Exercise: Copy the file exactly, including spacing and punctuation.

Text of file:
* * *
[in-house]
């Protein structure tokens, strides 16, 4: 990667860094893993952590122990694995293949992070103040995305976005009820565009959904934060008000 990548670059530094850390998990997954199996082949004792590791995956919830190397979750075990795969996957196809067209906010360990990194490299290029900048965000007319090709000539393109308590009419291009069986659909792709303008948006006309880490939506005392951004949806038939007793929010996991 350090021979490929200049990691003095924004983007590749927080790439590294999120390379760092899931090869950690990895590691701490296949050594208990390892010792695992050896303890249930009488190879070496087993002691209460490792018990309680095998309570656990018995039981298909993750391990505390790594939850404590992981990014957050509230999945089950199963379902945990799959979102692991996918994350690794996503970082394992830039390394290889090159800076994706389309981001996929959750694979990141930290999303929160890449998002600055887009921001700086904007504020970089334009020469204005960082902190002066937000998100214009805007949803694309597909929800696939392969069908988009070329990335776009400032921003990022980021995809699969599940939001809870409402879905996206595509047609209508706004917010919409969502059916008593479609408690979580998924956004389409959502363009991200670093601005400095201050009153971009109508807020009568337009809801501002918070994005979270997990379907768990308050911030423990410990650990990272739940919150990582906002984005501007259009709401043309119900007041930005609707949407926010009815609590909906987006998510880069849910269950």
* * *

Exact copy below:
[in-house]
């Protein structure tokens, strides 16, 4: 990667860094893993952590122990694995293949992070103040995305976005009820565009959904934060008000 990548670059530094850390998990997954199996082949004792590791995956919830190397979750075990795969996957196809067209906010360990990194490299290029900048965000007319090709000539393109308590009419291009069986659909792709303008948006006309880490939506005392951004949806038939007793929010996991 350090021979490929200049990691003095924004983007590749927080790439590294999120390379760092899931090869950690990895590691701490296949050594208990390892010792695992050896303890249930009488190879070496087993002691209460490792018990309680095998309570656990018995039981298909993750391990505390790594939850404590992981990014957050509230999945089950199963379902945990799959979102692991996918994350690794996503970082394992830039390394290889090159800076994706389309981001996929959750694979990141930290999303929160890449998002600055887009921001700086904007504020970089334009020469204005960082902190002066937000998100214009805007949803694309597909929800696939392969069908988009070329990335776009400032921003990022980021995809699969599940939001809870409402879905996206595509047609209508706004917010919409969502059916008593479609408690979580998924956004389409959502363009991200670093601005400095201050009153971009109508807020009568337009809801501002918070994005979270997990379907768990308050911030423990410990650990990272739940919150990582906002984005501007259009709401043309119900007041930005609707949407926010009815609590909906987006998510880069849910269950």